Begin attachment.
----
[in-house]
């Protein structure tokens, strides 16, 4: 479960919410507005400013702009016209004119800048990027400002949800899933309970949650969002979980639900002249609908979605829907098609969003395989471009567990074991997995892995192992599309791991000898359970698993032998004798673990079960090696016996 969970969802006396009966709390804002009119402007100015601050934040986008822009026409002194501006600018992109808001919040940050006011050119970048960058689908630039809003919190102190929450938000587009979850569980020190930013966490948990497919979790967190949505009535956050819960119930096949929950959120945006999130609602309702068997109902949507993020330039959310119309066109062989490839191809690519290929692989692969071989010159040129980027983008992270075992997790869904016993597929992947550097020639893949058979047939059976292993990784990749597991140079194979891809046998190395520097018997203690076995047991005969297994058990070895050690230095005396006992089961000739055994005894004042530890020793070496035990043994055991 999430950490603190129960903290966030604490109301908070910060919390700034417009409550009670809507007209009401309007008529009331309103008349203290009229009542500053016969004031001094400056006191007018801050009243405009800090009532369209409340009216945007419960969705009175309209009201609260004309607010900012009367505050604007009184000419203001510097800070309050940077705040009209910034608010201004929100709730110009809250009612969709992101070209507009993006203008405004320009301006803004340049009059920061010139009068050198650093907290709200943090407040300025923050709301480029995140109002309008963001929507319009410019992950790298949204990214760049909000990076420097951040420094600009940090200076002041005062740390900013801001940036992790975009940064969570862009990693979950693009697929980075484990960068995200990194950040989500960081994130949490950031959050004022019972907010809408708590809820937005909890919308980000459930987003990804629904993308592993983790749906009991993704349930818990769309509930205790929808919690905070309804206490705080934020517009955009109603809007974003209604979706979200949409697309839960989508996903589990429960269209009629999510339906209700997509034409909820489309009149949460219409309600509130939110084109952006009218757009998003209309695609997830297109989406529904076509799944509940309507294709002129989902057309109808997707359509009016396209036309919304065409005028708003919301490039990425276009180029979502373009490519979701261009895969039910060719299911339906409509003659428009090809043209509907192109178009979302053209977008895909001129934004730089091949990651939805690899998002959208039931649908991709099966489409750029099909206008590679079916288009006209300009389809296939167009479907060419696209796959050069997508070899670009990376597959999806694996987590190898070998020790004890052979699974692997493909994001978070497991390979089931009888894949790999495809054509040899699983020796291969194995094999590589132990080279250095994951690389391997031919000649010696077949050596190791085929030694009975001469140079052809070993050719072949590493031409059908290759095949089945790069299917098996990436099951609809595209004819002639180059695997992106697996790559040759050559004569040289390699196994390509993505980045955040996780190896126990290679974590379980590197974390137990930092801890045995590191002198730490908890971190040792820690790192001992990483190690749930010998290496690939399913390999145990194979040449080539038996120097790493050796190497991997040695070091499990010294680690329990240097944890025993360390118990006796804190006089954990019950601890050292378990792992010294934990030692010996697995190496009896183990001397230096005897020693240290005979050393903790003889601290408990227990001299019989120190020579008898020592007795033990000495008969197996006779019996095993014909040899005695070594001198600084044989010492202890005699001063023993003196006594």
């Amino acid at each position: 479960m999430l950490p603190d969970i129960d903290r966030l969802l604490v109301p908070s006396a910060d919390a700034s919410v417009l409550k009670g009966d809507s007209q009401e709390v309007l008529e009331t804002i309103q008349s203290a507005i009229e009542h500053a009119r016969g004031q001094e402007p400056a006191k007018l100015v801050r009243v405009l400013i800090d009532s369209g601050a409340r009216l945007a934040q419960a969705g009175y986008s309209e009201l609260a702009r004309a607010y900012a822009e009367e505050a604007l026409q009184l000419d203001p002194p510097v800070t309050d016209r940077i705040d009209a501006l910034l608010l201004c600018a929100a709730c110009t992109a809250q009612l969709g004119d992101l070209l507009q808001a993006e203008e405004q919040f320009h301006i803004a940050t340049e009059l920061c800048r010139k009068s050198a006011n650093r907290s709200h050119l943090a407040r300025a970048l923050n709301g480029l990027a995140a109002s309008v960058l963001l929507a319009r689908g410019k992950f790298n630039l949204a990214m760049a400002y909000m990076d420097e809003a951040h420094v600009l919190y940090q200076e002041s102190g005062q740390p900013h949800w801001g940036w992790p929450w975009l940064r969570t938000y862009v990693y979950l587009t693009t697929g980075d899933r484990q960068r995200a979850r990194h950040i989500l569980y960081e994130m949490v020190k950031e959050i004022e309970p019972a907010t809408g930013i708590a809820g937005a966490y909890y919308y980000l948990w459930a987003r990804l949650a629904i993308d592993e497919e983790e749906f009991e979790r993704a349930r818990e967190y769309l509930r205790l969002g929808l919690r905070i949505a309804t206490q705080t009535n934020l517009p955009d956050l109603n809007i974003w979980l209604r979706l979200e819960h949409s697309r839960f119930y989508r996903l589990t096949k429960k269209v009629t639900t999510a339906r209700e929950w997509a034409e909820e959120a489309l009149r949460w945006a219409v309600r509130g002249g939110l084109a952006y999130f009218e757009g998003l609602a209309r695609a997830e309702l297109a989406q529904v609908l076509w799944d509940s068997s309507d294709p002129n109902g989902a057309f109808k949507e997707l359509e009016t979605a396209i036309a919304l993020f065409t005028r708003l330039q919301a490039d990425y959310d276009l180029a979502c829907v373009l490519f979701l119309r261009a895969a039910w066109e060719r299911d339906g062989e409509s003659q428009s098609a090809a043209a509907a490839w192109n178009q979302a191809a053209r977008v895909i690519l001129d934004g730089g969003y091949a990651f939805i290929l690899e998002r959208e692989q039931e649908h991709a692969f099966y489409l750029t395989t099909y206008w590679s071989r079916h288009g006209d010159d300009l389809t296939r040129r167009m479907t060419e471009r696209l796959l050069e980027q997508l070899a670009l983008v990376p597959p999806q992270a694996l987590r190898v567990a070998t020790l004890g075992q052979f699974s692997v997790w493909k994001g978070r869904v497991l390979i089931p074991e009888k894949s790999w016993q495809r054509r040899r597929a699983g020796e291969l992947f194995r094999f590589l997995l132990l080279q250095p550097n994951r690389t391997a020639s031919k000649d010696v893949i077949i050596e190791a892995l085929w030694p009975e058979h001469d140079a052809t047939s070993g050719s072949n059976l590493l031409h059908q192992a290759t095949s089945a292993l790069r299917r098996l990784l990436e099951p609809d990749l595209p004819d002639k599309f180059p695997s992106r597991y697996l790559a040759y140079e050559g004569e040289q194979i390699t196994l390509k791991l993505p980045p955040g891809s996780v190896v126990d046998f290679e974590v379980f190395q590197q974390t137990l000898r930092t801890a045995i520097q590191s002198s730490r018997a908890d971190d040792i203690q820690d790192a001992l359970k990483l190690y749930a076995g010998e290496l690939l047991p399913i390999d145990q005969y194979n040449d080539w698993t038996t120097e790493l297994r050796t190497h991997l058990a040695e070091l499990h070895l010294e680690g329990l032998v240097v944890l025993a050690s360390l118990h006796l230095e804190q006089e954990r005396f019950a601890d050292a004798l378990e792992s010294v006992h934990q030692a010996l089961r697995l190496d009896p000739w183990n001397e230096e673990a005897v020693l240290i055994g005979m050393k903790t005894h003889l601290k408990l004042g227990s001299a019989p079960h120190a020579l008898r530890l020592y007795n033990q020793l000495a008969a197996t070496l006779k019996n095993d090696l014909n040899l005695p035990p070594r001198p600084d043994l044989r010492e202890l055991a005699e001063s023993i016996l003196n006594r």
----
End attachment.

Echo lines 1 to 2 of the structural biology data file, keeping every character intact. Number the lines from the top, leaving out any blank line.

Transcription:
[in-house]
């Protein structure tokens, strides 16, 4: 479960919410507005400013702009016209004119800048990027400002949800899933309970949650969002979980639900002249609908979605829907098609969003395989471009567990074991997995892995192992599309791991000898359970698993032998004798673990079960090696016996 969970969802006396009966709390804002009119402007100015601050934040986008822009026409002194501006600018992109808001919040940050006011050119970048960058689908630039809003919190102190929450938000587009979850569980020190930013966490948990497919979790967190949505009535956050819960119930096949929950959120945006999130609602309702068997109902949507993020330039959310119309066109062989490839191809690519290929692989692969071989010159040129980027983008992270075992997790869904016993597929992947550097020639893949058979047939059976292993990784990749597991140079194979891809046998190395520097018997203690076995047991005969297994058990070895050690230095005396006992089961000739055994005894004042530890020793070496035990043994055991 999430950490603190129960903290966030604490109301908070910060919390700034417009409550009670809507007209009401309007008529009331309103008349203290009229009542500053016969004031001094400056006191007018801050009243405009800090009532369209409340009216945007419960969705009175309209009201609260004309607010900012009367505050604007009184000419203001510097800070309050940077705040009209910034608010201004929100709730110009809250009612969709992101070209507009993006203008405004320009301006803004340049009059920061010139009068050198650093907290709200943090407040300025923050709301480029995140109002309008963001929507319009410019992950790298949204990214760049909000990076420097951040420094600009940090200076002041005062740390900013801001940036992790975009940064969570862009990693979950693009697929980075484990960068995200990194950040989500960081994130949490950031959050004022019972907010809408708590809820937005909890919308980000459930987003990804629904993308592993983790749906009991993704349930818990769309509930205790929808919690905070309804206490705080934020517009955009109603809007974003209604979706979200949409697309839960989508996903589990429960269209009629999510339906209700997509034409909820489309009149949460219409309600509130939110084109952006009218757009998003209309695609997830297109989406529904076509799944509940309507294709002129989902057309109808997707359509009016396209036309919304065409005028708003919301490039990425276009180029979502373009490519979701261009895969039910060719299911339906409509003659428009090809043209509907192109178009979302053209977008895909001129934004730089091949990651939805690899998002959208039931649908991709099966489409750029099909206008590679079916288009006209300009389809296939167009479907060419696209796959050069997508070899670009990376597959999806694996987590190898070998020790004890052979699974692997493909994001978070497991390979089931009888894949790999495809054509040899699983020796291969194995094999590589132990080279250095994951690389391997031919000649010696077949050596190791085929030694009975001469140079052809070993050719072949590493031409059908290759095949089945790069299917098996990436099951609809595209004819002639180059695997992106697996790559040759050559004569040289390699196994390509993505980045955040996780190896126990290679974590379980590197974390137990930092801890045995590191002198730490908890971190040792820690790192001992990483190690749930010998290496690939399913390999145990194979040449080539038996120097790493050796190497991997040695070091499990010294680690329990240097944890025993360390118990006796804190006089954990019950601890050292378990792992010294934990030692010996697995190496009896183990001397230096005897020693240290005979050393903790003889601290408990227990001299019989120190020579008898020592007795033990000495008969197996006779019996095993014909040899005695070594001198600084044989010492202890005699001063023993003196006594």